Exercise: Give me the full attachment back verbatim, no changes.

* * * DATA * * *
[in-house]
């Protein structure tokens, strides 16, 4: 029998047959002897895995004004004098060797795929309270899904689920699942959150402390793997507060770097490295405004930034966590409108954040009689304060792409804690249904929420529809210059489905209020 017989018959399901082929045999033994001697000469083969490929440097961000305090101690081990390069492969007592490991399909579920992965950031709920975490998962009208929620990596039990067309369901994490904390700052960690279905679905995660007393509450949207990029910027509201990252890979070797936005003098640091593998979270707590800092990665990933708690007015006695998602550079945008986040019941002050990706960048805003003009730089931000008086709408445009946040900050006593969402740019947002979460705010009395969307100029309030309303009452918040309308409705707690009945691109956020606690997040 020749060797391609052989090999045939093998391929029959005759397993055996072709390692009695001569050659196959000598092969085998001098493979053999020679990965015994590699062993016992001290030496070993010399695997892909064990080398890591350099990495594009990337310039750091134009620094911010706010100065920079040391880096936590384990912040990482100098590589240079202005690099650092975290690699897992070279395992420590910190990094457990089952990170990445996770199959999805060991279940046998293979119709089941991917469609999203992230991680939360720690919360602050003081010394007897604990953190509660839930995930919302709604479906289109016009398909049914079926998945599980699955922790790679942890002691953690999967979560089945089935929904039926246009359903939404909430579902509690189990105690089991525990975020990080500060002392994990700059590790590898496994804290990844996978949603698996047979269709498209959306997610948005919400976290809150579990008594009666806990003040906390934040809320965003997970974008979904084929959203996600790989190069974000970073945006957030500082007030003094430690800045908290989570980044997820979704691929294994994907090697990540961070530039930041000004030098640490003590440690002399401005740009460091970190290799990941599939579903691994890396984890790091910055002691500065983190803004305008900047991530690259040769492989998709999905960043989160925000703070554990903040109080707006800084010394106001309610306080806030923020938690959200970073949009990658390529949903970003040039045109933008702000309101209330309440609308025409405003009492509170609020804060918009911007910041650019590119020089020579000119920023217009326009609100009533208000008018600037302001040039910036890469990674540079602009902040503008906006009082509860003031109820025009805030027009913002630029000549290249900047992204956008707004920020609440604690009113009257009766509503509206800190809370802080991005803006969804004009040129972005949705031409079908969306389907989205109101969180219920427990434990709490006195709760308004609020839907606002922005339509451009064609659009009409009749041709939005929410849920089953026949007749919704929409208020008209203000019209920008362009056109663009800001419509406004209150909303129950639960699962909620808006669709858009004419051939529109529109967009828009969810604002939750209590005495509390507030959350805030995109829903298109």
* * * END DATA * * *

[in-house]
């Protein structure tokens, strides 16, 4: 029998047959002897895995004004004098060797795929309270899904689920699942959150402390793997507060770097490295405004930034966590409108954040009689304060792409804690249904929420529809210059489905209020 017989018959399901082929045999033994001697000469083969490929440097961000305090101690081990390069492969007592490991399909579920992965950031709920975490998962009208929620990596039990067309369901994490904390700052960690279905679905995660007393509450949207990029910027509201990252890979070797936005003098640091593998979270707590800092990665990933708690007015006695998602550079945008986040019941002050990706960048805003003009730089931000008086709408445009946040900050006593969402740019947002979460705010009395969307100029309030309303009452918040309308409705707690009945691109956020606690997040 020749060797391609052989090999045939093998391929029959005759397993055996072709390692009695001569050659196959000598092969085998001098493979053999020679990965015994590699062993016992001290030496070993010399695997892909064990080398890591350099990495594009990337310039750091134009620094911010706010100065920079040391880096936590384990912040990482100098590589240079202005690099650092975290690699897992070279395992420590910190990094457990089952990170990445996770199959999805060991279940046998293979119709089941991917469609999203992230991680939360720690919360602050003081010394007897604990953190509660839930995930919302709604479906289109016009398909049914079926998945599980699955922790790679942890002691953690999967979560089945089935929904039926246009359903939404909430579902509690189990105690089991525990975020990080500060002392994990700059590790590898496994804290990844996978949603698996047979269709498209959306997610948005919400976290809150579990008594009666806990003040906390934040809320965003997970974008979904084929959203996600790989190069974000970073945006957030500082007030003094430690800045908290989570980044997820979704691929294994994907090697990540961070530039930041000004030098640490003590440690002399401005740009460091970190290799990941599939579903691994890396984890790091910055002691500065983190803004305008900047991530690259040769492989998709999905960043989160925000703070554990903040109080707006800084010394106001309610306080806030923020938690959200970073949009990658390529949903970003040039045109933008702000309101209330309440609308025409405003009492509170609020804060918009911007910041650019590119020089020579000119920023217009326009609100009533208000008018600037302001040039910036890469990674540079602009902040503008906006009082509860003031109820025009805030027009913002630029000549290249900047992204956008707004920020609440604690009113009257009766509503509206800190809370802080991005803006969804004009040129972005949705031409079908969306389907989205109101969180219920427990434990709490006195709760308004609020839907606002922005339509451009064609659009009409009749041709939005929410849920089953026949007749919704929409208020008209203000019209920008362009056109663009800001419509406004209150909303129950639960699962909620808006669709858009004419051939529109529109967009828009969810604002939750209590005495509390507030959350805030995109829903298109």